On March 31, 2020, the United States Patent and Trademark Office (“USPTO”) issued a notice permitting 30-day extensions to the time allowed to file certain patent-related documents and to pay certain required fees. Gibbons previously analyzed the first USPTO coronavirus guidance. For this second guidance, the USPTO determined, under the Coronavirus Aid, Relief, and Economic Security Act (“CARES Act”), that the COVID-19 “emergency has prejudiced the rights of applicants, patent owners, or others appearing before the USPTO in patent matters, and has prevented applicants, patent owners, or others appearing before the USPTO in patent matters from filing a document or fee with the Office.” The USPTO thus provided parties with the ability to extend certain patent deadlines if the party is personally affected by the COVID-19 outbreak. The USPTO notice expressly provides that three Patent Trial and Appeal Board (PTAB) deadlines may be extended for 30 days upon request: a request for rehearing of a PTAB decision; a petition to the Chief Judge under 37 C.F.R. § 41.3; and a patent owner preliminary response in a trial proceeding. “For all other situations, a request for an extension of time where the COVID-19 outbreak has prevented or interfered with a filing before the Board can be made by contacting the PTAB.” Relief under the notice is...

US Patent and Trademark Office Measures Taken in View of COVID-19 Outbreak: What Applicants and You Should Know

The US Patent and Trademark Office (USPTO) has implemented several measures over the past week to assist patent and trademark applicants in view of the COVID-19 outbreak and its disruption to businesses. The USPTO stresses that, until further notice, USPTO operations will continue without interruption. Below are the key USPTO measures and what you should know if you have a pending patent or trademark application, are planning to file such an application, or are involved actively in a PTAB proceeding. Unlike the European Patent Office and Canadian Intellectual Property Office, which have eased the burden on their patent applicants by extending all deadlines until at least the earliest April 17 and April 1, 2020, respectively, the USPTO has offered more limited relief. On March 16, 2020, the USPTO announced that it will not extend any deadlines, including new and existing patent and trademark application, prosecution, and PTAB deadlines. Instead, the USPTO will waive revival petition fees for those whose patent applications were deemed abandoned or had reexamination proceedings terminated when the effects of the COVID-19 outbreak led to a missed deadline. This waiver will also apply to trademark applications labeled abandoned or whose registrations were canceled or expired based on missed deadlines. The USPTO has stated that it “considers the effects of the Coronavirus outbreak”...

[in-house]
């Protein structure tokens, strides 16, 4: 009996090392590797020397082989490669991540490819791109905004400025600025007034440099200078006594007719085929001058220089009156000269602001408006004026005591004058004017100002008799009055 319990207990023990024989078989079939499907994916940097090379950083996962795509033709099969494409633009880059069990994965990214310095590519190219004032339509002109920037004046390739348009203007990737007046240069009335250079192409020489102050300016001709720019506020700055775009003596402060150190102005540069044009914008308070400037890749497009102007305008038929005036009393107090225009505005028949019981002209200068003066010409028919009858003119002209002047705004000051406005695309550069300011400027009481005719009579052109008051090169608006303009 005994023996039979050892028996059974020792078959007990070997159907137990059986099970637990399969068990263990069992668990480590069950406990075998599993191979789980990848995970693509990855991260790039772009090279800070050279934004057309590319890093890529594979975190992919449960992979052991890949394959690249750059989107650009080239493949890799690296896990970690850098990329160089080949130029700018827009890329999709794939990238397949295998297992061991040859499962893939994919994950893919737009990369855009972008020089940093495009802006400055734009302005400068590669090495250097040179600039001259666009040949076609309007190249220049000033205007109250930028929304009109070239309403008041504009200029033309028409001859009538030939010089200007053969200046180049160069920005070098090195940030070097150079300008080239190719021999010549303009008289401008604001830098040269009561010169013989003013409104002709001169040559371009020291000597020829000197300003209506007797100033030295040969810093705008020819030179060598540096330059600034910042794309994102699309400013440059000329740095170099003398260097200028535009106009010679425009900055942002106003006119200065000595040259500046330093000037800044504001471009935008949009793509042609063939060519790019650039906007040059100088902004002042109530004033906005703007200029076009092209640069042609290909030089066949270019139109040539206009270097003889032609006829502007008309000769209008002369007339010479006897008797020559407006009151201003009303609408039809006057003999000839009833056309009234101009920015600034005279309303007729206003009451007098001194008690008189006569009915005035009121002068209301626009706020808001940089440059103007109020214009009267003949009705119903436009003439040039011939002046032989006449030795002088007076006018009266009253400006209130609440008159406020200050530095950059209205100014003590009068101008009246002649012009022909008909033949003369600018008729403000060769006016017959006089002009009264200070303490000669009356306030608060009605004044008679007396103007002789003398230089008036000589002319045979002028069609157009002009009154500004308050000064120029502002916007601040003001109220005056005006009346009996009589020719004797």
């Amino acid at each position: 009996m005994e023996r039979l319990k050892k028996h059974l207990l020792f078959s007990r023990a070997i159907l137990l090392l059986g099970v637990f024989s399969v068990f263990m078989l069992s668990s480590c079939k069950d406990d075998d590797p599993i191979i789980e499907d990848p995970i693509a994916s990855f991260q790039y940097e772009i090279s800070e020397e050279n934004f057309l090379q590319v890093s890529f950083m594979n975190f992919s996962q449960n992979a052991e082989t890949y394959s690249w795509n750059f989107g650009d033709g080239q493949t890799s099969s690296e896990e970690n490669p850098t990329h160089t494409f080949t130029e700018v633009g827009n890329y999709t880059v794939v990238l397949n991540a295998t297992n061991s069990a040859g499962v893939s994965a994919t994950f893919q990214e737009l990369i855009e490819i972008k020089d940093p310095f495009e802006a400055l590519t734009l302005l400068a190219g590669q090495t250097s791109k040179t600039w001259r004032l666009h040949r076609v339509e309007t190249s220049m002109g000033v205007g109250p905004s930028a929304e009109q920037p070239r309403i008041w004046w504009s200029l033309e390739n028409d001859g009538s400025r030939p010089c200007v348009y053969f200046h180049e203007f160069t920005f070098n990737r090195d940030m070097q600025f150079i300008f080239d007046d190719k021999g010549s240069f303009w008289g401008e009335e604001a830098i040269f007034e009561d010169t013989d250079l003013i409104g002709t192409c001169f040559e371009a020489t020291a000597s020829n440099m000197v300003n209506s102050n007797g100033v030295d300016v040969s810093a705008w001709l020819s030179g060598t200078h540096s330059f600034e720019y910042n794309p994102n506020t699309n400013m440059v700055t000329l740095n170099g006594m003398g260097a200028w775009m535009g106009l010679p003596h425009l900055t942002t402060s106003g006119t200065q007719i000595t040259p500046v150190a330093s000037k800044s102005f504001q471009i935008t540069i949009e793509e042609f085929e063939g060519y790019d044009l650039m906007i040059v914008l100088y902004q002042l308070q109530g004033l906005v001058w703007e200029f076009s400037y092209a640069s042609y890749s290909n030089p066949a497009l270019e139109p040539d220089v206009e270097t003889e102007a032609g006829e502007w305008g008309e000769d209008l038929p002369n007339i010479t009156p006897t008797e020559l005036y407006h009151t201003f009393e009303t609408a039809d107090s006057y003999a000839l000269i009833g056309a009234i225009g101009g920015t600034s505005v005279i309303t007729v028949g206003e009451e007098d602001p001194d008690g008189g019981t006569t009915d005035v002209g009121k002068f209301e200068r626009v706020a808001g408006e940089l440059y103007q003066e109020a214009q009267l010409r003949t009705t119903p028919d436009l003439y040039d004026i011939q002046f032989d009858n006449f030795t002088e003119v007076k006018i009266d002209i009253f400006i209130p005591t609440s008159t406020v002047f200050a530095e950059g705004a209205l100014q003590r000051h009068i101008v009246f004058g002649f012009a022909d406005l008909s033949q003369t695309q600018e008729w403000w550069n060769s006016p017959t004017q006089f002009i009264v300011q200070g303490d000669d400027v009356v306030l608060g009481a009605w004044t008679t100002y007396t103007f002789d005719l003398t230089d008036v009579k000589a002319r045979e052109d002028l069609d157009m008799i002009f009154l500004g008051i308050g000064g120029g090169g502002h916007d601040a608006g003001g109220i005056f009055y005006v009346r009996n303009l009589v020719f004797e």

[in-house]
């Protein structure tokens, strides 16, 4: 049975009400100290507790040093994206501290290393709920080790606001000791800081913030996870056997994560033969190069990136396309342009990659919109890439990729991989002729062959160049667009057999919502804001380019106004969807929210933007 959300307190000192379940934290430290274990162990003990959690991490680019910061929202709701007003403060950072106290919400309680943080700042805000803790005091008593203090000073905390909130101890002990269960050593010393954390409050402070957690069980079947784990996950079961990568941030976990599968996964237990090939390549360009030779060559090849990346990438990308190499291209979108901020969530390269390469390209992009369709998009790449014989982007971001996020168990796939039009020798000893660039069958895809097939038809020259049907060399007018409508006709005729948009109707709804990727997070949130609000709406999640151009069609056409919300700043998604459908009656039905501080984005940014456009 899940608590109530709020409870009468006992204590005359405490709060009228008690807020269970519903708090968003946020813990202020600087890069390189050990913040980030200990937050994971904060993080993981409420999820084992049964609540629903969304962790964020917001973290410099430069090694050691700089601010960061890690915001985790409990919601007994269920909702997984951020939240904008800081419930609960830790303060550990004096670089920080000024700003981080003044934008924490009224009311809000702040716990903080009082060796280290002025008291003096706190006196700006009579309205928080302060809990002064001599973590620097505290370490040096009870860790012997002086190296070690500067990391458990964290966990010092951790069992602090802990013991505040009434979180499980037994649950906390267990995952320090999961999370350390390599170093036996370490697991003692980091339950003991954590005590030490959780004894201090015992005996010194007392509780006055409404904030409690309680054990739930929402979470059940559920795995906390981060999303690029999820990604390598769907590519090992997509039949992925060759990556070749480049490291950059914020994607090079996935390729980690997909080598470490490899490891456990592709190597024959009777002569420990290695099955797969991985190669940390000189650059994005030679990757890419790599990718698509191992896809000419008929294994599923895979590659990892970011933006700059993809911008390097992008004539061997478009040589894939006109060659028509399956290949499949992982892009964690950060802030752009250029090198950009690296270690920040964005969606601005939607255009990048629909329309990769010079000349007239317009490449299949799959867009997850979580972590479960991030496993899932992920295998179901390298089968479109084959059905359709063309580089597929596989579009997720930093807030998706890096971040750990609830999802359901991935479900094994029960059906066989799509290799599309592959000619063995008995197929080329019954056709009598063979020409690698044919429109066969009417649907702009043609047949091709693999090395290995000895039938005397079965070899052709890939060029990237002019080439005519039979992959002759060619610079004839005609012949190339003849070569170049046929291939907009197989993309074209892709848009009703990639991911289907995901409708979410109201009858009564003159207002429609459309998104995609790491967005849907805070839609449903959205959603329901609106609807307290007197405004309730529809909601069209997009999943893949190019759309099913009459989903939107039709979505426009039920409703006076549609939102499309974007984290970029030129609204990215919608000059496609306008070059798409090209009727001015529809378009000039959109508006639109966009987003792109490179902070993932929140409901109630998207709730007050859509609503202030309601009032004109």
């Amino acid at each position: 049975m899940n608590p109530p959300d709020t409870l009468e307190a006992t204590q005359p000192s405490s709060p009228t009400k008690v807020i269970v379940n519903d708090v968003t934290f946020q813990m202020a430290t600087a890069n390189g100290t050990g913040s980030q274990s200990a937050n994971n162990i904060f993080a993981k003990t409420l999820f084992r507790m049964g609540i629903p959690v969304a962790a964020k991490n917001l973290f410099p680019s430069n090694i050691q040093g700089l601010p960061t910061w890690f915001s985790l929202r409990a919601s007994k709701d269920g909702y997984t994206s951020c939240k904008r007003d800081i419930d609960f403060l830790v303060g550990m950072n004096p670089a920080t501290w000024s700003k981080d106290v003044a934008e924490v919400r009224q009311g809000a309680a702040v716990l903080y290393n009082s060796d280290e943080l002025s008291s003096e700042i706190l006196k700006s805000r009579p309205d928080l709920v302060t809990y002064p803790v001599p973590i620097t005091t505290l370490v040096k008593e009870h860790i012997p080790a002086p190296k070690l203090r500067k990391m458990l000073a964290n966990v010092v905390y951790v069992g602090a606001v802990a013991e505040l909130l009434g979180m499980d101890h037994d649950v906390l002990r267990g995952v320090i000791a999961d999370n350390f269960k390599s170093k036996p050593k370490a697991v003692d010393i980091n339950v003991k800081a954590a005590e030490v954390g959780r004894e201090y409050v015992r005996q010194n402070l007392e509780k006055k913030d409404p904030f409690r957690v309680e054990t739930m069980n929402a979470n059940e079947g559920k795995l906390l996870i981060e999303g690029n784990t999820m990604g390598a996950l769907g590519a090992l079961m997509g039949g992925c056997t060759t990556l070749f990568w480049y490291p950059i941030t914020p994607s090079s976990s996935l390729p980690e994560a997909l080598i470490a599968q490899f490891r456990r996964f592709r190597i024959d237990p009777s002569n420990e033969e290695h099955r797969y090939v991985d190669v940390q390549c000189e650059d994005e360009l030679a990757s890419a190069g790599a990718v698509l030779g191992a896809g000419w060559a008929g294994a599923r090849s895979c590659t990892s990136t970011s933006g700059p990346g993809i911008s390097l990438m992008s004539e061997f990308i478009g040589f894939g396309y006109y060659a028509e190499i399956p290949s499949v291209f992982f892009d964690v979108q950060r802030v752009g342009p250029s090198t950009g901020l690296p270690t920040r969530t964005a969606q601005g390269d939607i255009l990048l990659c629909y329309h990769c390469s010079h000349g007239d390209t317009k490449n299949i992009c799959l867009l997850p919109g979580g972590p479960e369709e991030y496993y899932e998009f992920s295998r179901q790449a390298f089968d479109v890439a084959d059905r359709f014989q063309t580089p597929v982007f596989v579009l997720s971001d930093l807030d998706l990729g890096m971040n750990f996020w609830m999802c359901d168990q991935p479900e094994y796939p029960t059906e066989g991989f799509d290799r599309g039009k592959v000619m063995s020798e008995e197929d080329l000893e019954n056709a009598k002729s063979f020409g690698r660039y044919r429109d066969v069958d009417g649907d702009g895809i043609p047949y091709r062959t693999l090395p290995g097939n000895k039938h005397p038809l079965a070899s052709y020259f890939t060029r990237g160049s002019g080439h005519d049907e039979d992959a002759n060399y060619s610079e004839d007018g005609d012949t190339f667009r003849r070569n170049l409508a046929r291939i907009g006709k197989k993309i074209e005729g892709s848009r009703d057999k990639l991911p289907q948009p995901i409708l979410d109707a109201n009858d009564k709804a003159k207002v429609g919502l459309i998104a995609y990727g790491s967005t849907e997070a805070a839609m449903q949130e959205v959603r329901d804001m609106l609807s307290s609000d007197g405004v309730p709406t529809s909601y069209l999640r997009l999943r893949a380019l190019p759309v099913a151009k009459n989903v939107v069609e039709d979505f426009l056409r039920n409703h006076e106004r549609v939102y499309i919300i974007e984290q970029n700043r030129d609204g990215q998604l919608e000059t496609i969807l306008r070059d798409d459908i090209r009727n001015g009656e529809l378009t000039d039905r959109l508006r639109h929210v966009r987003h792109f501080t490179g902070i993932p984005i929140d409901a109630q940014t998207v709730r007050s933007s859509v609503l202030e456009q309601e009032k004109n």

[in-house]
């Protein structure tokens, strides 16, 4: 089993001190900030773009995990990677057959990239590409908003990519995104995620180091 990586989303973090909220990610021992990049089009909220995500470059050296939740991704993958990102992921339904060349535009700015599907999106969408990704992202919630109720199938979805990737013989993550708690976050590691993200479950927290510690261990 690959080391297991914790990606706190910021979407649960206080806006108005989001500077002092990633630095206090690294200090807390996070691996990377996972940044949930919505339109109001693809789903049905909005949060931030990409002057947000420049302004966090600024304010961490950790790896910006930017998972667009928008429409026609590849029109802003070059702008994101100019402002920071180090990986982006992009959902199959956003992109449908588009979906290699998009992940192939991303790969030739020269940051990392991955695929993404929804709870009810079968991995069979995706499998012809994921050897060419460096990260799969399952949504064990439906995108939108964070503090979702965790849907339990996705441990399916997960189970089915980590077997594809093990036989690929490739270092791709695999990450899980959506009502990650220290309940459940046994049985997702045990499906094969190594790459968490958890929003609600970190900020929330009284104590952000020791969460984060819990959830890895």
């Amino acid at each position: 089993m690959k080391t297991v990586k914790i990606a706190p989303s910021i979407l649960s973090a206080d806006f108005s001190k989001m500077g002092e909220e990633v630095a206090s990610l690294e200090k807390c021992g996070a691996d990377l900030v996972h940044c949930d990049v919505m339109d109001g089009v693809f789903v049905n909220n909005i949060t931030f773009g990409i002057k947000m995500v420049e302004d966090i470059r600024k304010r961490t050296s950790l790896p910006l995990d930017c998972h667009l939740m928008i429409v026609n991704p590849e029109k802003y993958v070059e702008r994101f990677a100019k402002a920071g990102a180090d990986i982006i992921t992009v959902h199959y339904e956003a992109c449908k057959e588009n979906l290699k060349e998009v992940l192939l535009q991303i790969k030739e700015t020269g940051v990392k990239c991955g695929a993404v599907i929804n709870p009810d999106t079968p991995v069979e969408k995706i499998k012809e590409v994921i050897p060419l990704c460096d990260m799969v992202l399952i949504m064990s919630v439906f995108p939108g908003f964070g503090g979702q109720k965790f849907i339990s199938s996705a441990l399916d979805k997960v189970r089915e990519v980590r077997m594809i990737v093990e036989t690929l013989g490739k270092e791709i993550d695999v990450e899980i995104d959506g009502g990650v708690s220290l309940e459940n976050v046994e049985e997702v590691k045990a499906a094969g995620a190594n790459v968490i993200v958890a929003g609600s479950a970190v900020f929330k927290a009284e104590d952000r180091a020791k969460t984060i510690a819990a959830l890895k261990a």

FDA Will Now Provide More Data on 180-Day Exclusivity in the Orange Book

In a recent alert, the FDA announced that effective June 18, 2019, the Agency will publish additional data in the Orange Book Paragraph IV Certifications list. To enhance the already published data, the Orange Book will now include (1) the number of potential first applicants; (2) the 180-day decision date; (3) the date of the “first applicant” approval; (4) the date of first commercial marketing by any first applicant; and (5) the expiration date of the last qualifying patent. According to the FDA, the updated data listing comports with the Agency’s commitment under the Drug Competition Action Plan where the FDA “committed to enhancing efficiency of the development and approval of ANDAs, with the ultimate goal of more approvals.” Historically, the Orange Book Paragraph IV Certifications list has contained relevant information related to 180-day eligibility for generic drug products. Until recently, the listings included the name of the drug product, dosage form, dosage strength(s), the reference listed drug, the New Drug Application Number and the date upon which the first substantially complete application containing a Paragraph IV certification was submitted to the Agency. The new data will provide greater clarity to Hatch-Waxman litigants in a variety of ways. More specifically, with respect to the number of first applicants, the data will provide the number of...

District Court Must Consider Whether the Patentee Must be Joined Before Dismissing the Case for Lack of Statutory Standing